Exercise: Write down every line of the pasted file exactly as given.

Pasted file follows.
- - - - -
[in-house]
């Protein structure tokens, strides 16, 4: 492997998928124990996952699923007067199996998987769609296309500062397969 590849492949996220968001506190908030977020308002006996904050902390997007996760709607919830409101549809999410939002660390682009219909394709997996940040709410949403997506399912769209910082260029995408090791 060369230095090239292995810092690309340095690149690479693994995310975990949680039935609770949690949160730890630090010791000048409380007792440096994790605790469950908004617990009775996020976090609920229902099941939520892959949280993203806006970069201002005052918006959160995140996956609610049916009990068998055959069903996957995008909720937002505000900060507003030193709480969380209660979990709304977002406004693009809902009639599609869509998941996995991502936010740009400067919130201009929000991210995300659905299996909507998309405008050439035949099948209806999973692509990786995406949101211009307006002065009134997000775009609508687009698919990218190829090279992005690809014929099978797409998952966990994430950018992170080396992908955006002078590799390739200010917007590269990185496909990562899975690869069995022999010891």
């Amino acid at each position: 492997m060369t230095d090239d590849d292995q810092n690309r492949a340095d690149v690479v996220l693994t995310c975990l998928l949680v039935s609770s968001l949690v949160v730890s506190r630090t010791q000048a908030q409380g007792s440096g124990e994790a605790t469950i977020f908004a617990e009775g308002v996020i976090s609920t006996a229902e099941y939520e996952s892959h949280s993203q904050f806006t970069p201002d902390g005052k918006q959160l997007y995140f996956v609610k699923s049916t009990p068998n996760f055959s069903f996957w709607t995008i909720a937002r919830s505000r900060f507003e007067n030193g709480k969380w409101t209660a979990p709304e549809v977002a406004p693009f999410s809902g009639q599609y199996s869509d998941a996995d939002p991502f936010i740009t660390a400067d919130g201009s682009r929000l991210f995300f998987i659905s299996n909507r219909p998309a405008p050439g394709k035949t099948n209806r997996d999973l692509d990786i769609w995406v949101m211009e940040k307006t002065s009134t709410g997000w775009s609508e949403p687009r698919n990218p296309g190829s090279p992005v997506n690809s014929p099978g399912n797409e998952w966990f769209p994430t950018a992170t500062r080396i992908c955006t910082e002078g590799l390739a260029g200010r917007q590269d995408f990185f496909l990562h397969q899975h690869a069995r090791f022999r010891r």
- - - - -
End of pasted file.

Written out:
[in-house]
């Protein structure tokens, strides 16, 4: 492997998928124990996952699923007067199996998987769609296309500062397969 590849492949996220968001506190908030977020308002006996904050902390997007996760709607919830409101549809999410939002660390682009219909394709997996940040709410949403997506399912769209910082260029995408090791 060369230095090239292995810092690309340095690149690479693994995310975990949680039935609770949690949160730890630090010791000048409380007792440096994790605790469950908004617990009775996020976090609920229902099941939520892959949280993203806006970069201002005052918006959160995140996956609610049916009990068998055959069903996957995008909720937002505000900060507003030193709480969380209660979990709304977002406004693009809902009639599609869509998941996995991502936010740009400067919130201009929000991210995300659905299996909507998309405008050439035949099948209806999973692509990786995406949101211009307006002065009134997000775009609508687009698919990218190829090279992005690809014929099978797409998952966990994430950018992170080396992908955006002078590799390739200010917007590269990185496909990562899975690869069995022999010891």
């Amino acid at each position: 492997m060369t230095d090239d590849d292995q810092n690309r492949a340095d690149v690479v996220l693994t995310c975990l998928l949680v039935s609770s968001l949690v949160v730890s506190r630090t010791q000048a908030q409380g007792s440096g124990e994790a605790t469950i977020f908004a617990e009775g308002v996020i976090s609920t006996a229902e099941y939520e996952s892959h949280s993203q904050f806006t970069p201002d902390g005052k918006q959160l997007y995140f996956v609610k699923s049916t009990p068998n996760f055959s069903f996957w709607t995008i909720a937002r919830s505000r900060f507003e007067n030193g709480k969380w409101t209660a979990p709304e549809v977002a406004p693009f999410s809902g009639q599609y199996s869509d998941a996995d939002p991502f936010i740009t660390a400067d919130g201009s682009r929000l991210f995300f998987i659905s299996n909507r219909p998309a405008p050439g394709k035949t099948n209806r997996d999973l692509d990786i769609w995406v949101m211009e940040k307006t002065s009134t709410g997000w775009s609508e949403p687009r698919n990218p296309g190829s090279p992005v997506n690809s014929p099978g399912n797409e998952w966990f769209p994430t950018a992170t500062r080396i992908c955006t910082e002078g590799l390739a260029g200010r917007q590269d995408f990185f496909l990562h397969q899975h690869a069995r090791f022999r010891r």